As many of y’all know, most of my research focuses on political action in higher education, and specifically postsecondary institution lobbyists. As part of my dissertation, I’ve gotten the chance to interview some of the best in the business. In honor of presenting some of this qualitative work at the annual meeting of the Southern Political Science Association this week, I thought I’d share five of the most interesting quotes given to me by higher education lobbyists. Continue reading
Good Morning #GradStudentTax / #GradSchoolTax opponents! I have some positive news for you – and updated action items. TL;DR version is your hard work is paying off – but we need you to do more!
After suggesting in my previous post and on Twitter that writing Op-Eds might be useful in combatting the #GradStudentTax, I was asked by the LA Times to write about the issue. I was honored to be asked and figured I should follow my own advice. Here is a copy of the Op-ed as it ran in the print version of the L.A. Times.
The following was a Twitter Thread I posted on Saturday, November 18th, 2017. I was asked to put it into one post for sharing. The post offers my advice for lobbying Congress on the proposed tax on graduate student tuition waivers.
I’m pleased to finally showcase a project I’ve been working on for about a week or so. After the events of Charlottesville, a number of colleges and universities have begun to reexamine their Confederate pasts. The University of Texas at Austin and Duke University both removed statues of Robert E. Lee from places of prominence, while the President of Texas A & M university announced that the university would not take down its statue of Sul Ross, a Confederate General who led the university after the Civil War. In part to flex my data visualization muscles, and also because I think it is important that students, faculty, staff, and alumni know if there is a monument to the Confederacy on their campuses, I’ve cataloged all of the college campus-based Confederate memorials I could find on the map below.
Too many acronyms? Let me explain. Continue reading
I recently stumbled on to this article at Times Higher Education about the incredible dominance of Oxford University as the alma mater of almost every single U.K. Prime Minister since the end of World War II. That got me thinking… what about U.S. Presidents? Were they all educated at Harvard and Yale? I knew the answer was no – Gerald Ford was quite the football star at Michigan – but I wanted to know just how much the Ivy League and like institutions dominate US Presidential politics. The answer is something along the lines of “quite a bit, but not as much as you might think.”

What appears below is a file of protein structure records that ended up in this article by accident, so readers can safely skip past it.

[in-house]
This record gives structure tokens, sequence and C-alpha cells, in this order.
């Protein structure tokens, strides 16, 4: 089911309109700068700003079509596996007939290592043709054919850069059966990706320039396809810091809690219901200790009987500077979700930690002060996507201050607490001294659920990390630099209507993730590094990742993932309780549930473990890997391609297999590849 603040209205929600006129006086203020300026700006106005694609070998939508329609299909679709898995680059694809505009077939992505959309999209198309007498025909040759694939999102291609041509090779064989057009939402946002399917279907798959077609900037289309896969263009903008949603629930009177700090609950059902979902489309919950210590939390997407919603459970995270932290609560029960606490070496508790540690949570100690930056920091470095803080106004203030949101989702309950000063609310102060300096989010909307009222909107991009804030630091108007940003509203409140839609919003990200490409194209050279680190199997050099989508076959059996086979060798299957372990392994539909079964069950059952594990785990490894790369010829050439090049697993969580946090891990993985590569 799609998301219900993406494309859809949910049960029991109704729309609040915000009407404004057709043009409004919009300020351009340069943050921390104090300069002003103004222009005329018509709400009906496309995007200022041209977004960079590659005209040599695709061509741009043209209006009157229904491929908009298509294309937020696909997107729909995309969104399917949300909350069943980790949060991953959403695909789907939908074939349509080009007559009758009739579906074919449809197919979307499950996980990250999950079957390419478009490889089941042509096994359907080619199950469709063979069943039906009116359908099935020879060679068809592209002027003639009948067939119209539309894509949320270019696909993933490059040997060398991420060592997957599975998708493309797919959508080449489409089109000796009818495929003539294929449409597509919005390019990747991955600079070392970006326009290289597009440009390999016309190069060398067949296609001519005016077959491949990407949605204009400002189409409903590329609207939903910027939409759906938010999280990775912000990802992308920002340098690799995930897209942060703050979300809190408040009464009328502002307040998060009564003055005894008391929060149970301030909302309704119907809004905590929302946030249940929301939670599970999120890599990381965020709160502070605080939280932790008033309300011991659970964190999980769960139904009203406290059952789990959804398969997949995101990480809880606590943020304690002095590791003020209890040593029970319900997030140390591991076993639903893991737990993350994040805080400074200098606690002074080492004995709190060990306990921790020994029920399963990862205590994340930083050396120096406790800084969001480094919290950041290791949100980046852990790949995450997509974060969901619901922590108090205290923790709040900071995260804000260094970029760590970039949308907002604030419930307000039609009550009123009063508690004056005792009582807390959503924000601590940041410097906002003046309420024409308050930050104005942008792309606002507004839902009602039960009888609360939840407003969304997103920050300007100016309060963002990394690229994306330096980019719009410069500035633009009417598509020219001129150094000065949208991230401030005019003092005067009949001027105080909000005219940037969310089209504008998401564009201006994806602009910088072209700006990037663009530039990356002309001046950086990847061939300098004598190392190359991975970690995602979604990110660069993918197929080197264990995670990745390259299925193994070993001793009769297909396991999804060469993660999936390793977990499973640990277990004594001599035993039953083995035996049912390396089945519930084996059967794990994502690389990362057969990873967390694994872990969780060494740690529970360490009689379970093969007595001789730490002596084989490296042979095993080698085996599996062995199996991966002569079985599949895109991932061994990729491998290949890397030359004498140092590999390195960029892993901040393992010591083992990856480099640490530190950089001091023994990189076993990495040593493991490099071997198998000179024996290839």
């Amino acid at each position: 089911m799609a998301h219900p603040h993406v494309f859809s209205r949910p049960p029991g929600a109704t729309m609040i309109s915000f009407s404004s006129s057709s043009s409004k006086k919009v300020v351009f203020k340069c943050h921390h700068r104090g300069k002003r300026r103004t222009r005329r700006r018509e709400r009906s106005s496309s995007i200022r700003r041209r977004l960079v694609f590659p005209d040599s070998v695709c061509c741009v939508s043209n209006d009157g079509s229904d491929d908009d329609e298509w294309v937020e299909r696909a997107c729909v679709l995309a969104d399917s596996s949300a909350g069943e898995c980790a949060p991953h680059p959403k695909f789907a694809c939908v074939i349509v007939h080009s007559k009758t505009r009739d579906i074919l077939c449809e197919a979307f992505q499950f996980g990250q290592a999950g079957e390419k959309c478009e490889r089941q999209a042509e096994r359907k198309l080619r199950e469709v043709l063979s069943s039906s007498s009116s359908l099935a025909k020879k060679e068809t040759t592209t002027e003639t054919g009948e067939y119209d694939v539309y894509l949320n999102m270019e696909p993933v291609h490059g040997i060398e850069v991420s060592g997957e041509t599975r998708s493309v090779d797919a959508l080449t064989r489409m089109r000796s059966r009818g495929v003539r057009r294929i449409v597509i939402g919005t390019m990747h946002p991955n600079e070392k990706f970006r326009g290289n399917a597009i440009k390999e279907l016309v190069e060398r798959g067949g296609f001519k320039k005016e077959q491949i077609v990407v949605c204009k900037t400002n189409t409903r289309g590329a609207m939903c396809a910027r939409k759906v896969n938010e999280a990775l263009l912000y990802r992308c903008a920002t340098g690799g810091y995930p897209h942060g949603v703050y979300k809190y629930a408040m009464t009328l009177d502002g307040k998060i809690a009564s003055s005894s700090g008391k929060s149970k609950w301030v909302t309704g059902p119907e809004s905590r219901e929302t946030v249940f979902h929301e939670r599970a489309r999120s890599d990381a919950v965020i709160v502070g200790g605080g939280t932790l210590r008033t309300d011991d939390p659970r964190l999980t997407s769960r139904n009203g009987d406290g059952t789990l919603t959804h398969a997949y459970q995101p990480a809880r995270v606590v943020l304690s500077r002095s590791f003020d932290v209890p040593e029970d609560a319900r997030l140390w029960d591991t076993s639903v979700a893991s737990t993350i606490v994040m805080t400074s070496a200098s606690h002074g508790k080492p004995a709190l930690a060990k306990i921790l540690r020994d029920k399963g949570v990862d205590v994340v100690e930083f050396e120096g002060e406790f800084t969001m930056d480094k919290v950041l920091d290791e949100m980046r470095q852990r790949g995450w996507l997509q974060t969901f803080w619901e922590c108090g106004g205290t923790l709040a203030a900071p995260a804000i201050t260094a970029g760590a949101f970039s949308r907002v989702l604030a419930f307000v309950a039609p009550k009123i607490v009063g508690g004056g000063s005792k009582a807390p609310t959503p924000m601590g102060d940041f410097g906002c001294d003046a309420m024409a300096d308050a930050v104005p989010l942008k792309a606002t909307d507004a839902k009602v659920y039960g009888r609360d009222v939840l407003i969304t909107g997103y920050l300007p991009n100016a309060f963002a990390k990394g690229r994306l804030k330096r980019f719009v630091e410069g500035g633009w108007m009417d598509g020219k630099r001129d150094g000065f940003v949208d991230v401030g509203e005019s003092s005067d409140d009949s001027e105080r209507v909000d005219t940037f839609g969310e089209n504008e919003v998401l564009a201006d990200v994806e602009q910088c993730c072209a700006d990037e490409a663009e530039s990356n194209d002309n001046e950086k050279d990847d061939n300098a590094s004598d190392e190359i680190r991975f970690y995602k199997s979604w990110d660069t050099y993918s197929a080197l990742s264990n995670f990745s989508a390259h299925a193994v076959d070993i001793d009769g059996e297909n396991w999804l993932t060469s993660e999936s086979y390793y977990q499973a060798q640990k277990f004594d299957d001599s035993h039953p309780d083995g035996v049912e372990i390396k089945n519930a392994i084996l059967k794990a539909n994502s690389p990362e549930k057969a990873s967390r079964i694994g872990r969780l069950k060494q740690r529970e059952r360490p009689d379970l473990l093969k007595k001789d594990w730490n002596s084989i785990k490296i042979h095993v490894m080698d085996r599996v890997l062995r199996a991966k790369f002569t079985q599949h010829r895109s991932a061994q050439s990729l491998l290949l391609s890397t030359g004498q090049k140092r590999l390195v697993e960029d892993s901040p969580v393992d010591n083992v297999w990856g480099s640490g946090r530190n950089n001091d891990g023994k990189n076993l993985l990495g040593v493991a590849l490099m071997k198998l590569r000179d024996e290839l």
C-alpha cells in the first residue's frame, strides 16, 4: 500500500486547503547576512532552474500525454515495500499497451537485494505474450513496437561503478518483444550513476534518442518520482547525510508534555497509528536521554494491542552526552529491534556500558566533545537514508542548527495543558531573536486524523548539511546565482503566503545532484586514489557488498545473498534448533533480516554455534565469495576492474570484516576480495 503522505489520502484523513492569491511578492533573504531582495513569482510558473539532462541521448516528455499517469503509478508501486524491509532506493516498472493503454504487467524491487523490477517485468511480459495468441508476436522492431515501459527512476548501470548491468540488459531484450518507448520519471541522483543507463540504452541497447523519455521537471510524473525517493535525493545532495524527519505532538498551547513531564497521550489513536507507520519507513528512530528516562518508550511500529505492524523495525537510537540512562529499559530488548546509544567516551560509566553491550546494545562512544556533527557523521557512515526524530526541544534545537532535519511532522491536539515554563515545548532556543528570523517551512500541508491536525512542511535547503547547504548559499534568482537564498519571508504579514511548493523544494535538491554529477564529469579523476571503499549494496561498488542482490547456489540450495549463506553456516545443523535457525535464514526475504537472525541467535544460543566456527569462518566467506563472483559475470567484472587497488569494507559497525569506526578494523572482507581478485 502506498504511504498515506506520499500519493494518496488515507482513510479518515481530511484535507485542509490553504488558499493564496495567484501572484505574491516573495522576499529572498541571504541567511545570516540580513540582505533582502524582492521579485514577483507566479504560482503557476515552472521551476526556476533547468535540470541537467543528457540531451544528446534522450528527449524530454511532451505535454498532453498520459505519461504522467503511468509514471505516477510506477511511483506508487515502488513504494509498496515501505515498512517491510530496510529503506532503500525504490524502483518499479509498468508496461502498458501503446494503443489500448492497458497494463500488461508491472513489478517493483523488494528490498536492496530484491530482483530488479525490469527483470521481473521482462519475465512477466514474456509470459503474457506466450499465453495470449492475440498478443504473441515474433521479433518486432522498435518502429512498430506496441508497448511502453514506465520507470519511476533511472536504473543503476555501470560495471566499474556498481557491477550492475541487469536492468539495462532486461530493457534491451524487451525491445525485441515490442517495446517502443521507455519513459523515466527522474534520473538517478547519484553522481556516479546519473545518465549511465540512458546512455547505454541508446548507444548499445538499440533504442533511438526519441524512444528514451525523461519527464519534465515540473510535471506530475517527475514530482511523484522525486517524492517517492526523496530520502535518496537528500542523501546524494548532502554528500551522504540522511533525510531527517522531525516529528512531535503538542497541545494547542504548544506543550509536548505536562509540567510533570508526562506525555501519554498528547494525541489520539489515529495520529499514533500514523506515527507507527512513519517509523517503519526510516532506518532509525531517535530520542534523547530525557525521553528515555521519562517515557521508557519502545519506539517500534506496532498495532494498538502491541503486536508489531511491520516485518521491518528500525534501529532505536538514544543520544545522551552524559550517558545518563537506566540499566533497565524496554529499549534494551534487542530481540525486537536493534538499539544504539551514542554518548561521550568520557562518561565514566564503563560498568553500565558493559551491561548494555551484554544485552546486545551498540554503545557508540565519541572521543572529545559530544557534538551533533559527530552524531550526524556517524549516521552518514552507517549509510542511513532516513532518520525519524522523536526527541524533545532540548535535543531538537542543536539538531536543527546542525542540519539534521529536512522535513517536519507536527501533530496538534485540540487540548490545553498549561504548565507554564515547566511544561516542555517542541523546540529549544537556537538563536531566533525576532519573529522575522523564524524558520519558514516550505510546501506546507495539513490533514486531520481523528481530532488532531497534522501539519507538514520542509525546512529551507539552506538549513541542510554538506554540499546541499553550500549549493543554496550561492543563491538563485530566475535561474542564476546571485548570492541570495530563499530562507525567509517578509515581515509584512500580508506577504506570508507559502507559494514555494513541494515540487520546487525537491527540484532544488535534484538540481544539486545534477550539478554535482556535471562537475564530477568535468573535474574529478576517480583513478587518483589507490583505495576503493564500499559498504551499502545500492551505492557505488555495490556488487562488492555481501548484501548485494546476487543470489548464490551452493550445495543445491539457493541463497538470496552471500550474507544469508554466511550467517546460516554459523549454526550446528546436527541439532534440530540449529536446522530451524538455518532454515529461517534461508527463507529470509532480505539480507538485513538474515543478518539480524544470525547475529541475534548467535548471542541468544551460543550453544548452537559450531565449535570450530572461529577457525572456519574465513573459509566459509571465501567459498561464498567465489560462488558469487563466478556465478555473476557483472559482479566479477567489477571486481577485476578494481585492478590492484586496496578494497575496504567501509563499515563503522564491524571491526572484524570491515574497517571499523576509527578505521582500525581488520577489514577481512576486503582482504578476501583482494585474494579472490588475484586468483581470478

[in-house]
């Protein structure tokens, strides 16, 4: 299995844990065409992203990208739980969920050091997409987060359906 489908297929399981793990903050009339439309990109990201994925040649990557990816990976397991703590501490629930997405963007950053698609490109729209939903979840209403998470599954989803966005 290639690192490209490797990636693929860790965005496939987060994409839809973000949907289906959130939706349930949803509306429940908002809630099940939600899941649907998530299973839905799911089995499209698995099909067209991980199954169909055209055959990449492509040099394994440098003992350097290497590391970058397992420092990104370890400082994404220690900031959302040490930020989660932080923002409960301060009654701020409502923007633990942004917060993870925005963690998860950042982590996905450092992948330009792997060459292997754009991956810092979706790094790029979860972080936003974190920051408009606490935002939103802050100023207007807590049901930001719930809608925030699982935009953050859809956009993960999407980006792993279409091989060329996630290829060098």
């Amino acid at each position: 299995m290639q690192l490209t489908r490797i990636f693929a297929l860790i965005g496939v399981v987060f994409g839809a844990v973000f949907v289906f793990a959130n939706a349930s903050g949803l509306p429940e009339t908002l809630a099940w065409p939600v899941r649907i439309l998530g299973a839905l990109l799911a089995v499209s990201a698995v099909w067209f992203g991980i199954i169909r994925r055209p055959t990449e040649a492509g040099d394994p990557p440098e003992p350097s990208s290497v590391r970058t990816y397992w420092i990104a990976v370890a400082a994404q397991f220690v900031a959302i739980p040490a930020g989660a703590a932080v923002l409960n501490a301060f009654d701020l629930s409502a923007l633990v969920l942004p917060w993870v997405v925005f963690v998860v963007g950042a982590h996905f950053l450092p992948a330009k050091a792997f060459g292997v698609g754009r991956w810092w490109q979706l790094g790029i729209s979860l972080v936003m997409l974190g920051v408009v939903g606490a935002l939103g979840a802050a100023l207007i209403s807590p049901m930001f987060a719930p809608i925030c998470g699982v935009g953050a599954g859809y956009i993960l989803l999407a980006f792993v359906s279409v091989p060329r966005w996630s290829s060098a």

One of President Trump’s many campaign promises was to “Drain the Swamp” – eliminate corruption in Washington by limiting the influence of professional “hired gun” lobbyists and special interests. The funny thing about that promise is that it may have been achieved by the GOP Congress way back in 2011… at least as it relates to universities. Continue reading
When you hear the word “lobbyist”, it probably conjures up an image of an Aaron Eckhart-like figure spending tons of money wining and dining Senators and Representatives. You’re probably thinking of major industries – Big Pharma, Big Tobacco, Big fill-in-the-blank – that, depending on your political persuasion, you may consider sinister. If that’s what you think, there are two things you should probably know about lobbyists. First, many (if not most) lobbyists are hard-working people representing important and generally well-supported causes like funding for public libraries and making pet adoption easier. Second, if you’ve given to a college or university in the past year, some of that money probably went to a lobbyist.
I’m teaching a course in strategic enrollment management (SEM) this semester. For those who aren’t inundated in higher ed terminology, SEM is the process by which colleges and universities try to meet institutional goals through recruiting, enrolling, retaining, and graduating students. For many institutions, adding to their prestige is a top SEM goal. U.S. News college rankings rely heavily on admit rates – the lower the rate, the lower the ranking. This incentivizes schools to become increasingly selective. While schools deny more people year after year, however, they rarely jump up or down in the rankings all that much because most schools are increasing their selectivity at similar rates. There is one notable exception to that rule: Northeastern University.